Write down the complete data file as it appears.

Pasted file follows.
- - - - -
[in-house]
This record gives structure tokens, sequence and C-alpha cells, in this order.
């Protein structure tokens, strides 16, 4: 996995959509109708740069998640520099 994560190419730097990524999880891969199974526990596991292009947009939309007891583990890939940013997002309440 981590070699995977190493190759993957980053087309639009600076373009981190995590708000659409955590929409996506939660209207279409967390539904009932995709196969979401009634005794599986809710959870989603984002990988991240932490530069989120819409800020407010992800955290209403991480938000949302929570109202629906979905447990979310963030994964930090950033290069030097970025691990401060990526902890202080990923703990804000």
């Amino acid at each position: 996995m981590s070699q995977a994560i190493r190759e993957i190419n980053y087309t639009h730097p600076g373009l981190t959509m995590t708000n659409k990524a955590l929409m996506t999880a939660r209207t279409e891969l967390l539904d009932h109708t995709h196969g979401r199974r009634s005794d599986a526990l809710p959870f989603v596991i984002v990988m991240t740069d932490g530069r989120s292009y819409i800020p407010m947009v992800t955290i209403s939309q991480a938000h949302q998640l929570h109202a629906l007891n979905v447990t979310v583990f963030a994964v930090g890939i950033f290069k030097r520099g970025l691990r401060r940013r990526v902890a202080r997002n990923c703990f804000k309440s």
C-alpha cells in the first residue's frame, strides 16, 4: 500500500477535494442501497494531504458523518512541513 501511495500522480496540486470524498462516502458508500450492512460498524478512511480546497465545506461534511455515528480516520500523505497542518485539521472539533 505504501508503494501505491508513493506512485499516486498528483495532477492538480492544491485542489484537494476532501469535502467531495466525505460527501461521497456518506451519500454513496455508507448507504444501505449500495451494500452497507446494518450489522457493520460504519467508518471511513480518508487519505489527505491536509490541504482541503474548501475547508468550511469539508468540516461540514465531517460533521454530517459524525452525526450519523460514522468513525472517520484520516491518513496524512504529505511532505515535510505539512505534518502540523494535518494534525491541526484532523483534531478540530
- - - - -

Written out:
[in-house]
This record gives structure tokens, sequence and C-alpha cells, in this order.
């Protein structure tokens, strides 16, 4: 996995959509109708740069998640520099 994560190419730097990524999880891969199974526990596991292009947009939309007891583990890939940013997002309440 981590070699995977190493190759993957980053087309639009600076373009981190995590708000659409955590929409996506939660209207279409967390539904009932995709196969979401009634005794599986809710959870989603984002990988991240932490530069989120819409800020407010992800955290209403991480938000949302929570109202629906979905447990979310963030994964930090950033290069030097970025691990401060990526902890202080990923703990804000």
């Amino acid at each position: 996995m981590s070699q995977a994560i190493r190759e993957i190419n980053y087309t639009h730097p600076g373009l981190t959509m995590t708000n659409k990524a955590l929409m996506t999880a939660r209207t279409e891969l967390l539904d009932h109708t995709h196969g979401r199974r009634s005794d599986a526990l809710p959870f989603v596991i984002v990988m991240t740069d932490g530069r989120s292009y819409i800020p407010m947009v992800t955290i209403s939309q991480a938000h949302q998640l929570h109202a629906l007891n979905v447990t979310v583990f963030a994964v930090g890939i950033f290069k030097r520099g970025l691990r401060r940013r990526v902890a202080r997002n990923c703990f804000k309440s």
C-alpha cells in the first residue's frame, strides 16, 4: 500500500477535494442501497494531504458523518512541513 501511495500522480496540486470524498462516502458508500450492512460498524478512511480546497465545506461534511455515528480516520500523505497542518485539521472539533 505504501508503494501505491508513493506512485499516486498528483495532477492538480492544491485542489484537494476532501469535502467531495466525505460527501461521497456518506451519500454513496455508507448507504444501505449500495451494500452497507446494518450489522457493520460504519467508518471511513480518508487519505489527505491536509490541504482541503474548501475547508468550511469539508468540516461540514465531517460533521454530517459524525452525526450519523460514522468513525472517520484520516491518513496524512504529505511532505515535510505539512505534518502540523494535518494534525491541526484532523483534531478540530